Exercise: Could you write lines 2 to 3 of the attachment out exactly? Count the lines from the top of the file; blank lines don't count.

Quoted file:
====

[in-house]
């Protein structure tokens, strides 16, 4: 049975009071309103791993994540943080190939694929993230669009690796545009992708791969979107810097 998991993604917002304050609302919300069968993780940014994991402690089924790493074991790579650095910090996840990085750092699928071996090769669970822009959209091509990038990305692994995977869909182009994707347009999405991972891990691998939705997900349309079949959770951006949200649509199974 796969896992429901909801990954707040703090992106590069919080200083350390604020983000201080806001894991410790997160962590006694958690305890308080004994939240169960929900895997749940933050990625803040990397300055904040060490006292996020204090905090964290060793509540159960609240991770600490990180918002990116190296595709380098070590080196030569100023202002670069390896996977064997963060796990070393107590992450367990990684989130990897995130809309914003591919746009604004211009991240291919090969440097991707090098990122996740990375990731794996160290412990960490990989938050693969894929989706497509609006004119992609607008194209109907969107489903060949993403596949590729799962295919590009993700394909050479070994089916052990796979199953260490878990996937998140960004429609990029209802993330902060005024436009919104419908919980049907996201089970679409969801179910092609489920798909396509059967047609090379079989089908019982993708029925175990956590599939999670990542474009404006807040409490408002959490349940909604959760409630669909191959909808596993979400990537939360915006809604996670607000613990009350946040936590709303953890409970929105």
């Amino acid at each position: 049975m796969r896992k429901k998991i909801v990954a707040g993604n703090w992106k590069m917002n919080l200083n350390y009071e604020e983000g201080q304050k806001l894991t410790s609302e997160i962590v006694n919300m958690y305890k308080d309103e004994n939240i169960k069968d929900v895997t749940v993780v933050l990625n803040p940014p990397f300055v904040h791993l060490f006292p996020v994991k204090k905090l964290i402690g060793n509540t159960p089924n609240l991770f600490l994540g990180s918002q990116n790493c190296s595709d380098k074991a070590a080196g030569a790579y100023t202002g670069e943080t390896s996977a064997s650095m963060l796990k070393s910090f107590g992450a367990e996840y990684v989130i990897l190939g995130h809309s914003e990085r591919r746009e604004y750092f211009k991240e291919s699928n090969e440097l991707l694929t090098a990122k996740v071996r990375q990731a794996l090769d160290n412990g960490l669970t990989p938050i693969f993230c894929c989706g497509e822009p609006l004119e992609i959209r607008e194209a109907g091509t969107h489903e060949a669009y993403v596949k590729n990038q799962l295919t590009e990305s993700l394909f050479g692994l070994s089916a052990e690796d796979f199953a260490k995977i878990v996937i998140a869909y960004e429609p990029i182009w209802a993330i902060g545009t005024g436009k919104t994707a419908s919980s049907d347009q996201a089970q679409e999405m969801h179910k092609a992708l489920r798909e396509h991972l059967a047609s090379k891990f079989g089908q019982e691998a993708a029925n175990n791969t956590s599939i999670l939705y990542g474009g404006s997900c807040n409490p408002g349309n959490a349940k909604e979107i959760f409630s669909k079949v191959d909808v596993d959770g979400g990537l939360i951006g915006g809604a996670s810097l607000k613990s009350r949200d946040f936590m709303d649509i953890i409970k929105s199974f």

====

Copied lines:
């Protein structure tokens, strides 16, 4: 049975009071309103791993994540943080190939694929993230669009690796545009992708791969979107810097 998991993604917002304050609302919300069968993780940014994991402690089924790493074991790579650095910090996840990085750092699928071996090769669970822009959209091509990038990305692994995977869909182009994707347009999405991972891990691998939705997900349309079949959770951006949200649509199974 796969896992429901909801990954707040703090992106590069919080200083350390604020983000201080806001894991410790997160962590006694958690305890308080004994939240169960929900895997749940933050990625803040990397300055904040060490006292996020204090905090964290060793509540159960609240991770600490990180918002990116190296595709380098070590080196030569100023202002670069390896996977064997963060796990070393107590992450367990990684989130990897995130809309914003591919746009604004211009991240291919090969440097991707090098990122996740990375990731794996160290412990960490990989938050693969894929989706497509609006004119992609607008194209109907969107489903060949993403596949590729799962295919590009993700394909050479070994089916052990796979199953260490878990996937998140960004429609990029209802993330902060005024436009919104419908919980049907996201089970679409969801179910092609489920798909396509059967047609090379079989089908019982993708029925175990956590599939999670990542474009404006807040409490408002959490349940909604959760409630669909191959909808596993979400990537939360915006809604996670607000613990009350946040936590709303953890409970929105």
């Amino acid at each position: 049975m796969r896992k429901k998991i909801v990954a707040g993604n703090w992106k590069m917002n919080l200083n350390y009071e604020e983000g201080q304050k806001l894991t410790s609302e997160i962590v006694n919300m958690y305890k308080d309103e004994n939240i169960k069968d929900v895997t749940v993780v933050l990625n803040p940014p990397f300055v904040h791993l060490f006292p996020v994991k204090k905090l964290i402690g060793n509540t159960p089924n609240l991770f600490l994540g990180s918002q990116n790493c190296s595709d380098k074991a070590a080196g030569a790579y100023t202002g670069e943080t390896s996977a064997s650095m963060l796990k070393s910090f107590g992450a367990e996840y990684v989130i990897l190939g995130h809309s914003e990085r591919r746009e604004y750092f211009k991240e291919s699928n090969e440097l991707l694929t090098a990122k996740v071996r990375q990731a794996l090769d160290n412990g960490l669970t990989p938050i693969f993230c894929c989706g497509e822009p609006l004119e992609i959209r607008e194209a109907g091509t969107h489903e060949a669009y993403v596949k590729n990038q799962l295919t590009e990305s993700l394909f050479g692994l070994s089916a052990e690796d796979f199953a260490k995977i878990v996937i998140a869909y960004e429609p990029i182009w209802a993330i902060g545009t005024g436009k919104t994707a419908s919980s049907d347009q996201a089970q679409e999405m969801h179910k092609a992708l489920r798909e396509h991972l059967a047609s090379k891990f079989g089908q019982e691998a993708a029925n175990n791969t956590s599939i999670l939705y990542g474009g404006s997900c807040n409490p408002g349309n959490a349940k909604e979107i959760f409630s669909k079949v191959d909808v596993d959770g979400g990537l939360i951006g915006g809604a996670s810097l607000k613990s009350r949200d946040f936590m709303d649509i953890i409970k929105s199974f």